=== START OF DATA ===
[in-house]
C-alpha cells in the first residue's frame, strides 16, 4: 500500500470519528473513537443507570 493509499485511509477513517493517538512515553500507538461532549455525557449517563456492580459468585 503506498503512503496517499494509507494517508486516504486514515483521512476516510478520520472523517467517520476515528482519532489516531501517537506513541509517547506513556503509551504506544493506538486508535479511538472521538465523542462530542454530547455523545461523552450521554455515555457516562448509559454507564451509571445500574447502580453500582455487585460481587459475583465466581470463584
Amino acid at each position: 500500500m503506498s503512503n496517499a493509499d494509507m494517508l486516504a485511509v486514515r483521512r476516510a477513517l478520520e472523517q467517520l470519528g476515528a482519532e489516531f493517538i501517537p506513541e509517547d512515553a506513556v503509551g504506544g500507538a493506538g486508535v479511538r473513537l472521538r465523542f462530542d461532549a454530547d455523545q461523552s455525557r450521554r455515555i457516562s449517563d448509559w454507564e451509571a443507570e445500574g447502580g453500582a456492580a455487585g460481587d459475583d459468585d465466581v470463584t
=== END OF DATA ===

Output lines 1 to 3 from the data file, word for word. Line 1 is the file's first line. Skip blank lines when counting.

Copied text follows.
[in-house]
C-alpha cells in the first residue's frame, strides 16, 4: 500500500470519528473513537443507570 493509499485511509477513517493517538512515553500507538461532549455525557449517563456492580459468585 503506498503512503496517499494509507494517508486516504486514515483521512476516510478520520472523517467517520476515528482519532489516531501517537506513541509517547506513556503509551504506544493506538486508535479511538472521538465523542462530542454530547455523545461523552450521554455515555457516562448509559454507564451509571445500574447502580453500582455487585460481587459475583465466581470463584
Amino acid at each position: 500500500m503506498s503512503n496517499a493509499d494509507m494517508l486516504a485511509v486514515r483521512r476516510a477513517l478520520e472523517q467517520l470519528g476515528a482519532e489516531f493517538i501517537p506513541e509517547d512515553a506513556v503509551g504506544g500507538a493506538g486508535v479511538r473513537l472521538r465523542f462530542d461532549a454530547d455523545q461523552s455525557r450521554r455515555i457516562s449517563d448509559w454507564e451509571a443507570e445500574g447502580g453500582a456492580a455487585g460481587d459475583d459468585d465466581v470463584t